I headed down the rabbit hole with this question. I headed down the rabbit hole with this topic. I have to admit that I have been doing some research on decolonization and it’s become a “pandora’s box” situation.

I tried to think of one aspect of my life that is not colonized, and I struggle. I seem to be unable to differentiate between “colonized” and “modernized” or “technologized.” I have trouble discriminating between what is bureaucracy and what is colonized or if they are the same. Imagining a decolonized life seems impossible.

I think the most bothersome, colonized structure, which I’m immersed in, is the healthcare system. I am the care coordinator for the behavioral health team at a Federally Qualified Health Center. Every aspect of the healthcare system is colonized and inflexible; from billing to diagnosis to Evidence Based Medicine to the professional of the career. I believe my health center is more progressive than most, but we have ample room for improvement.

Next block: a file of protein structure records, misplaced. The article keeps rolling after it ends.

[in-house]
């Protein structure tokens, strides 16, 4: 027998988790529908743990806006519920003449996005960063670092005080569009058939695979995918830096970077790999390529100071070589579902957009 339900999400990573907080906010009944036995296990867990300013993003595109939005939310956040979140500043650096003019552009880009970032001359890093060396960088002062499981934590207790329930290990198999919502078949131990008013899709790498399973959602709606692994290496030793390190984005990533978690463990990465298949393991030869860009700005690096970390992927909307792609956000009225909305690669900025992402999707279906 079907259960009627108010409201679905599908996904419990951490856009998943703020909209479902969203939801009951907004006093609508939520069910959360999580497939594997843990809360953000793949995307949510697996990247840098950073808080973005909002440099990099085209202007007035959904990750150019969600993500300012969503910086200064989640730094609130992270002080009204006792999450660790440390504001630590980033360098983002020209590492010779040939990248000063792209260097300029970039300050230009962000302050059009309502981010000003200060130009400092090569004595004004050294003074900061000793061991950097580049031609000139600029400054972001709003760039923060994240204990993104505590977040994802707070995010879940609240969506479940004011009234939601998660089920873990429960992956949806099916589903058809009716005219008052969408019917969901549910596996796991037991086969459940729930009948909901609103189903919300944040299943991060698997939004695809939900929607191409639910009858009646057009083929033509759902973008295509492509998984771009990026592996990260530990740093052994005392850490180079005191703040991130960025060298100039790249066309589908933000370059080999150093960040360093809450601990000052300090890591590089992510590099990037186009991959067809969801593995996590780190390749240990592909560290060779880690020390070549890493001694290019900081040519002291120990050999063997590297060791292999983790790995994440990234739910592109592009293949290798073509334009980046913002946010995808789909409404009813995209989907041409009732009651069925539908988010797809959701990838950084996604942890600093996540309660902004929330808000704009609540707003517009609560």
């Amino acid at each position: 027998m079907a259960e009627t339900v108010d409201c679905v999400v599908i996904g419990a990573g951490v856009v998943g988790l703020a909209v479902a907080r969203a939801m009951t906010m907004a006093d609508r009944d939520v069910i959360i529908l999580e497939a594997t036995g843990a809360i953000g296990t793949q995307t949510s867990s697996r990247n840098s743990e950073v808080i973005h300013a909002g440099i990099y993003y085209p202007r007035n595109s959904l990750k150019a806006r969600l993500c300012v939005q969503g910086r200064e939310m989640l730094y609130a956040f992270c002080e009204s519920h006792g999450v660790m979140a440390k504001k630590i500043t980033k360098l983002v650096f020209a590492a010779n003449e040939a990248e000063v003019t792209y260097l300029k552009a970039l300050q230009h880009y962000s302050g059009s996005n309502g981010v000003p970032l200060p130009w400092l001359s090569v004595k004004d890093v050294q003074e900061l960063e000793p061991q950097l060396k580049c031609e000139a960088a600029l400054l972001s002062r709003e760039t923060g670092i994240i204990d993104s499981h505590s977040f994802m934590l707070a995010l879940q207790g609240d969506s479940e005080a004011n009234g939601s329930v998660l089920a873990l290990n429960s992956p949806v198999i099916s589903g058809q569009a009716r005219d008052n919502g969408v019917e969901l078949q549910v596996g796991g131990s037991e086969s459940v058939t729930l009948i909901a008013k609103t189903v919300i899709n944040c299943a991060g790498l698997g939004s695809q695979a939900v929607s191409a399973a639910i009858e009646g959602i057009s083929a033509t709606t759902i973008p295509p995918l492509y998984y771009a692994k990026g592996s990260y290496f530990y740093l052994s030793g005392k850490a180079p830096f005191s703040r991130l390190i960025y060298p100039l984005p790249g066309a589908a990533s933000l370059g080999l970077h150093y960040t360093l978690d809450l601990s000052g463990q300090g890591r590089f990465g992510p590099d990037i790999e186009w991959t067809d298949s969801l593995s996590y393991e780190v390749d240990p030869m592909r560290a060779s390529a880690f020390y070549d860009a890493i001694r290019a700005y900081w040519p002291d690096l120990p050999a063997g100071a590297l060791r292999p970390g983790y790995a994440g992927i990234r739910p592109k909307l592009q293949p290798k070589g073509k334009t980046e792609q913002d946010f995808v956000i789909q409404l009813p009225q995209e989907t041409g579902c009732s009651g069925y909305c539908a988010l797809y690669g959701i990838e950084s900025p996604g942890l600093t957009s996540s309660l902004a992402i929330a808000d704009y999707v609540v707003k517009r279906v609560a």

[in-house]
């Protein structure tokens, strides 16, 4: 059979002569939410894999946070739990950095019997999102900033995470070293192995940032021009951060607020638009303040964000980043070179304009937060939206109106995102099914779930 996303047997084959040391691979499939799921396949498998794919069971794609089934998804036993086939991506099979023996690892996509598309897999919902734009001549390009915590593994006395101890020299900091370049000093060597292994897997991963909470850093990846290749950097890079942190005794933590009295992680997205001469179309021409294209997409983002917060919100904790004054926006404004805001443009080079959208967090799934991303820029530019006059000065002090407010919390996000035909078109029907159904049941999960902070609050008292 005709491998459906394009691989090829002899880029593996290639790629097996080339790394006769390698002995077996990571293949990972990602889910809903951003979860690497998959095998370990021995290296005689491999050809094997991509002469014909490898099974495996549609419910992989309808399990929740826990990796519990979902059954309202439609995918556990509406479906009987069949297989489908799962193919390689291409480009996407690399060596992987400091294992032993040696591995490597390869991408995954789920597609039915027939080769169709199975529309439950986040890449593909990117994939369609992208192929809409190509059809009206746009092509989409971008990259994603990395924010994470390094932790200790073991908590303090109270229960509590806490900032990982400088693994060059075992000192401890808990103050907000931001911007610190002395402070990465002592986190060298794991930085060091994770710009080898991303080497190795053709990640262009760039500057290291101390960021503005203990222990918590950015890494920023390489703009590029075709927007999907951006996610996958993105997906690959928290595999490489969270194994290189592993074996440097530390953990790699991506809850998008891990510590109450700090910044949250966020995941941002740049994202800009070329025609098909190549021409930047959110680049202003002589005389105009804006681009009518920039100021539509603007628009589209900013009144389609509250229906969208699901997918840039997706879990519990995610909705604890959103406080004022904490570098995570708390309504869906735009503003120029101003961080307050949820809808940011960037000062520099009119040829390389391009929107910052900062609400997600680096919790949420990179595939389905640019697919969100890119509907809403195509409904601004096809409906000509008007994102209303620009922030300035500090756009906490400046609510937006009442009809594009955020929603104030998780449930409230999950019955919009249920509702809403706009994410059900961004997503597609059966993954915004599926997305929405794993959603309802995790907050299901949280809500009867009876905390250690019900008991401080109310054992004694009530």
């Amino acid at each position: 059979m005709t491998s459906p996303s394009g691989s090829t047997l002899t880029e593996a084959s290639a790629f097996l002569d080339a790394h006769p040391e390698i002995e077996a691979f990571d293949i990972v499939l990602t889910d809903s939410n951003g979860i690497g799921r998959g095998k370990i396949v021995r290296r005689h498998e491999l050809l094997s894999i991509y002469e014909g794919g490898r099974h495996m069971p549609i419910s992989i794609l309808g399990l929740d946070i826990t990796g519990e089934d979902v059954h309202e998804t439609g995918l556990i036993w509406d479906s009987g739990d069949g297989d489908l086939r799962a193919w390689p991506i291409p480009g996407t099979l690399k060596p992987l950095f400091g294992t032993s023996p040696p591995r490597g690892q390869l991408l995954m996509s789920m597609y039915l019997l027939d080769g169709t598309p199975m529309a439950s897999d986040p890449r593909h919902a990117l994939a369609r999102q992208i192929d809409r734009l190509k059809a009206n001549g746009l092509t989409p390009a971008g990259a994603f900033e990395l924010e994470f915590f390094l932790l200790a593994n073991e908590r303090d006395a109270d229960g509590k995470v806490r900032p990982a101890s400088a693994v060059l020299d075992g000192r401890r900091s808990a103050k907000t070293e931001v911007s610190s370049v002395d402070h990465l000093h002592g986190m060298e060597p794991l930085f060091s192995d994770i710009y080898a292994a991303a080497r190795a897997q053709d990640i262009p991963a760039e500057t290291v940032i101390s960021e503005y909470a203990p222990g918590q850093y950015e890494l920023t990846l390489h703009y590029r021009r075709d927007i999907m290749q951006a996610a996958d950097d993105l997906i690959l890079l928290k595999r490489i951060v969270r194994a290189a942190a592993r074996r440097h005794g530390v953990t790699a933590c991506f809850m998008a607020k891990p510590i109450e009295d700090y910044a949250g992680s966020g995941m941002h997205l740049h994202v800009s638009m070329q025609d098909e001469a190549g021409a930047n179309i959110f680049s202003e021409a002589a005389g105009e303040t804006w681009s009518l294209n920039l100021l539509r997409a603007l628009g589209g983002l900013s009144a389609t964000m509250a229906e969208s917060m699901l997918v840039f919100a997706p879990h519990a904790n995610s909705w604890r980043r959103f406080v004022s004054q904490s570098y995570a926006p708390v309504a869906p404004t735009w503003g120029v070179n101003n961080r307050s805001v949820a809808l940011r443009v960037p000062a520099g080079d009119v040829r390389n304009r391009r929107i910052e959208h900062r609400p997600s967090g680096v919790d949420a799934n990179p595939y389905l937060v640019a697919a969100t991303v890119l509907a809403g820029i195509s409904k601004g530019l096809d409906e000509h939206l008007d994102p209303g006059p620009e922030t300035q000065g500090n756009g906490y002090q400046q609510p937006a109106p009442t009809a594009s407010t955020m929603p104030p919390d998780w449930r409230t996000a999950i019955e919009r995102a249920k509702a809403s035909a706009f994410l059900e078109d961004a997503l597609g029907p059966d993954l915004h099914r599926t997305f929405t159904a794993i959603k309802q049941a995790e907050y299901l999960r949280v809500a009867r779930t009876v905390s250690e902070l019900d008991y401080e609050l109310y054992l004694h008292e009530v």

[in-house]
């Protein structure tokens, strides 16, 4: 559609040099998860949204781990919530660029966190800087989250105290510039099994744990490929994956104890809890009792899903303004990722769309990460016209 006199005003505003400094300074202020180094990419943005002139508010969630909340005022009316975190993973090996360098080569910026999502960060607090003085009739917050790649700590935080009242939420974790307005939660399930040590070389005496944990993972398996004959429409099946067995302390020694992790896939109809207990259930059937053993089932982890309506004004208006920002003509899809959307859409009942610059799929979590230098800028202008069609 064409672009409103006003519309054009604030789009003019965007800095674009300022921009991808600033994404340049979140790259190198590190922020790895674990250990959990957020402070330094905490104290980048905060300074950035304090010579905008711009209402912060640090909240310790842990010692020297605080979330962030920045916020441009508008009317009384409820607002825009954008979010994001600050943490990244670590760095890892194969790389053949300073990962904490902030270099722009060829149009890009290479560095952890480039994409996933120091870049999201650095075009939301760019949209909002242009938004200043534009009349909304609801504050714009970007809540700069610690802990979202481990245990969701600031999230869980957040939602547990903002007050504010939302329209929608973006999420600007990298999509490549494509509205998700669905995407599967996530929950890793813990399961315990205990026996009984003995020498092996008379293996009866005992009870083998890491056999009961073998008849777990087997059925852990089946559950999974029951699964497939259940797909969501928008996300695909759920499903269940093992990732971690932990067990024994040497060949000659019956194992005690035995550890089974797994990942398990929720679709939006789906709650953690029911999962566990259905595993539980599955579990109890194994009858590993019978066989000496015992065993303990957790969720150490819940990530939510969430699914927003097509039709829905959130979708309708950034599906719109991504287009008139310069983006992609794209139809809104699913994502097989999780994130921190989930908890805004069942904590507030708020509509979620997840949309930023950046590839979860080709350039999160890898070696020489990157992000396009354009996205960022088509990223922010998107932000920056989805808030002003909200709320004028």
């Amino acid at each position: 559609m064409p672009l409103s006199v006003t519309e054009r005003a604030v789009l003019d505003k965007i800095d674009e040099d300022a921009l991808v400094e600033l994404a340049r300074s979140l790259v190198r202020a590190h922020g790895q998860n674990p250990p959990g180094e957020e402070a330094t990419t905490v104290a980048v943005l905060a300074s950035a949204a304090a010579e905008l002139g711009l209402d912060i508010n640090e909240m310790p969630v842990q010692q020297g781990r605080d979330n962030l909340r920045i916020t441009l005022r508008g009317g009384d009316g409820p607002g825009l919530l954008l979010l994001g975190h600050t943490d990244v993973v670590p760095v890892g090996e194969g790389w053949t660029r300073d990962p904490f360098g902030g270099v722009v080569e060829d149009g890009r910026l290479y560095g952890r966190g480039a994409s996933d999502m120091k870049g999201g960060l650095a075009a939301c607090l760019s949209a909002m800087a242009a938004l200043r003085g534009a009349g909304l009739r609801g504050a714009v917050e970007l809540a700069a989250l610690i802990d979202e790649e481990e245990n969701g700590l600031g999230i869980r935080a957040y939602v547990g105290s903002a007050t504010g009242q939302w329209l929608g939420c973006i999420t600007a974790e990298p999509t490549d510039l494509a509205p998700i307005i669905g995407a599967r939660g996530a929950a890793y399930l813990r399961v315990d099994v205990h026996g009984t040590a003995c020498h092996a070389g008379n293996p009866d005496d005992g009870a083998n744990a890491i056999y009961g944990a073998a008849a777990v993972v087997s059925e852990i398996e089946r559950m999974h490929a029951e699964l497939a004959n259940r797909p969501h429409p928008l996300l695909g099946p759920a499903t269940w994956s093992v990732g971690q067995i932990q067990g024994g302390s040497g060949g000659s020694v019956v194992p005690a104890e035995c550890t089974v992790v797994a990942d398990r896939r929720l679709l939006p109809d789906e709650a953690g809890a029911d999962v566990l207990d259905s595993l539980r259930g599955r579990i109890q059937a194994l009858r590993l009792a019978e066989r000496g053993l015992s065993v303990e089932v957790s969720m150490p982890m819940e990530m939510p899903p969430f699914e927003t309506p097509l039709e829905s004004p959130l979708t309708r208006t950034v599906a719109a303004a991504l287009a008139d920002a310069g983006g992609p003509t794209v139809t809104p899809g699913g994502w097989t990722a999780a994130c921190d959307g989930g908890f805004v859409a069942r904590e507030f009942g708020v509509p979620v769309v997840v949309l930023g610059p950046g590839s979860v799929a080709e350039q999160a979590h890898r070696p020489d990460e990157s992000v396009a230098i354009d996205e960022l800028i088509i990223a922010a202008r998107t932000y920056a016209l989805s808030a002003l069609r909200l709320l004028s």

As a nurturer, I want to be able to help everyone. However, from the moment a patient enters our clinics, they need an ID and insurance (we help obtain this through copious applications). They need to fill out consents, assessments, and health questions. They need to justify health needs. They are expected to comply with western medication and treatment methods. They have to fight insurances to obtain necessary treatment. They’re “treated” in 15 – 30 minutes appointments. They are not given time to disclose their story. Then we wonder why some of our marginalized population cannot seem to understand A1C and blood tests. We wonder why chronic health conditions are uncontrolled and why our patients did not change their diets when we are giving them nutrition handouts that do not include any of their traditional foods.